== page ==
Beef Broth

veal stock 2There is no comparison to homemade stock from that found on the shelves in the grocery store. It is one of the most economically rich foods to include in your weekly plan. Find a farmer (possibly at a farmer’s market) or ask your butcher if they can get you grass-fed beef bones.

Broths or stocks contain minerals: calcium, magnesium, phosphorus, silicon, sulfur and trace minerals. It contains the broken down material from cartilage and tendons.

Benefits of including broth in your regular diet:
Helps heal and seal your gut, and promotes healthy digestion; Fights inflammation: reduces joint pain and inflammation as chondroitin sulphates, glucosamine, and other compounds are rich in a well-cooked stock.

Develop a weekly routine:

veal stock 4Simmer bones on low heat for an entire day with loads of vegetables. It is safe to slow cook the bones and vegetables anywhere from 12 to 48 hours. As it cooks the bones, there is a release of nutrients and minerals that makes nutrient-rich collagen, gelatin, and glucosamine easier to digest. This will create one of the most nutritious and healing foods there is. This broth can be used as a base for soups, stews, or sip it straight. Freeze the stock in glass containers (leave 3” at the top to allow for expansion) for future use.

Beef Broth

4 pounds of beef marrow, knuckle bones – only use grass-fed beef
3 pounds meaty rib or neck bones
4 or more quarts cold water
¼ cup apple cider vinegar
3 onions, coarsely chopped
3 carrots, coarsely chopped
1 whole fennel bulb, chopped
4 celery stalks with leaves, coarsely chopped
Celtic sea salt only after broth is completed

veal stock 3Soak cold bones in water for 10-15 minutes. Water should cover the bones. This removes the impurities. Then cook your beef bones in water before making the stock. Bring a pot of water to boil with the bones. As soon as the water boils, turn off and drain completely.

To make the stock:

In a large pot, place boiled bones, cold water, vinegar, and vegetables. Do NOT skip the vinegar step; it draws the minerals out of the bones. Bring the pot to a simmer and reduce the heat to the lowest temperature. Let the pot sit for longer than you think is possible. It will be fine 5-6 hours or even overnight (on super slow simmer), leaving the lid off. Once it reduces, you can see what the flavor is really like and then add some sea salt to bring out the flavors.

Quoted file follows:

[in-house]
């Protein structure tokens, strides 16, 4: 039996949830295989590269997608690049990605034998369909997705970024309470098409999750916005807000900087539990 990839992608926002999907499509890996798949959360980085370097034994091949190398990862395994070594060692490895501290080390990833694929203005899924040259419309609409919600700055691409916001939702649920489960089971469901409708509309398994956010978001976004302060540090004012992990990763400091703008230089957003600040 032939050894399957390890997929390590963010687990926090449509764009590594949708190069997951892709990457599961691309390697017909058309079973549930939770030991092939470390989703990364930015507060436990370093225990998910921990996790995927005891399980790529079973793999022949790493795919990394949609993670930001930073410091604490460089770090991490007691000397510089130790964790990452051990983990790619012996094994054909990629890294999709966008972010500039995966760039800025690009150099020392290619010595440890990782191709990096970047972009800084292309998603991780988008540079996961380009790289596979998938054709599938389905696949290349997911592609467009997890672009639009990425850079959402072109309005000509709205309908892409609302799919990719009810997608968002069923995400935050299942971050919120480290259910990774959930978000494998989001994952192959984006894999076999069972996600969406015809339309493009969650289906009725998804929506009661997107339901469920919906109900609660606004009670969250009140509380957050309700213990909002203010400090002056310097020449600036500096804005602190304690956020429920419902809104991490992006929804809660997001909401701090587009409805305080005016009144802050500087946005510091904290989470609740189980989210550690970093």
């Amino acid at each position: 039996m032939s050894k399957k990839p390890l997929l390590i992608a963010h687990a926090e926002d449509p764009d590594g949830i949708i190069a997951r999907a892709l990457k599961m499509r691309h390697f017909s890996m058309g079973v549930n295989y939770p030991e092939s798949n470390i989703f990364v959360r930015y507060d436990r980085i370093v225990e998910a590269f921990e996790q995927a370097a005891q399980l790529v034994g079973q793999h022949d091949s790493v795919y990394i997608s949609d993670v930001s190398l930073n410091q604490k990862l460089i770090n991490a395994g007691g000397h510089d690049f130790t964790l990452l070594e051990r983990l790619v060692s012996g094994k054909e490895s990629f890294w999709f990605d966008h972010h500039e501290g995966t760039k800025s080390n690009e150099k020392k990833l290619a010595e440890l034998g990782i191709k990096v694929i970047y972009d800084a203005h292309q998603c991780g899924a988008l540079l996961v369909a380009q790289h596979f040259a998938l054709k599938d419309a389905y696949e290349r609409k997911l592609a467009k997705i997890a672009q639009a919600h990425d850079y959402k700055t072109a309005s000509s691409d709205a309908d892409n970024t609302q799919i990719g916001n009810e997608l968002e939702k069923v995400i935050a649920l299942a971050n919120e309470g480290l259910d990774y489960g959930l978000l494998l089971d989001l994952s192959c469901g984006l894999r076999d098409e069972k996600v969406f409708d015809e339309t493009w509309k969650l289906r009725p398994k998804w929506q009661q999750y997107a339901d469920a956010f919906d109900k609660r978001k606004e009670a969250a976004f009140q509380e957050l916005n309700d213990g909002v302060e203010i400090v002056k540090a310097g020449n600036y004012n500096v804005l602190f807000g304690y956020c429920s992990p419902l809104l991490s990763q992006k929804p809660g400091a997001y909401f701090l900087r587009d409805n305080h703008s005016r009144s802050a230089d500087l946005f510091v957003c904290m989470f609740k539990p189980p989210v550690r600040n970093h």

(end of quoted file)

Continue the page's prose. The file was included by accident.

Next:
Add kombu and herbs (thyme, bay, garlic or ginger make for a richer stock, but be advised that if you add ginger this will be your flavor for all your stock and any soups/cooking you may use the stock for.)

Additional notes on beef broth:

veal stock 1I have a 8 ½ quart crock pot and use about 3 lbs of bones. If you find a farmer, it may require that you purchase 24 lbs of bones. If you wish to make a large stock with this quantity, it will require a very large pot!

Try to use several types of bones, but always include the large knuckle that has a lot of cartilage. These can be bought from your butcher. Grass-fed beef ONLYBones should not be disintegrated.

Save any vegetables that will not keep until the day you make stock. Freeze your carrots, garlic, onion and celery trimmings in a bag until the day you will be making your stock.

A pressure cooked stock should take about an hour or so… not longer.

You want to remove the bones. They are NOT suppose to be cooked INTO the stock.

I do not think this should make any difference in flavor, but the mineral content of a slow-cooked stock will be better than pressure cooker. Pressure-cooked stock will break down some of the proteins into individual amino acids like glutamic acid. Best to go with the slow-cooked method over pressure cooker, BUT that said, if you are short on time, go ahead and make your stock in a pressure cooker.

Get into the habit of making a stock each week. Fish bones make for a great fish stock and a whole organic and PASTURED chicken carcass will also make a terrific broth. As for the beef bones, always choose grass-fed, as it is preferred over grain-fed because grass-fed animals are higher in omega-3 and vitamins A and D over grain-fed, which will be higher in omega-6.

The house will smell great each time you slow cook a stock!

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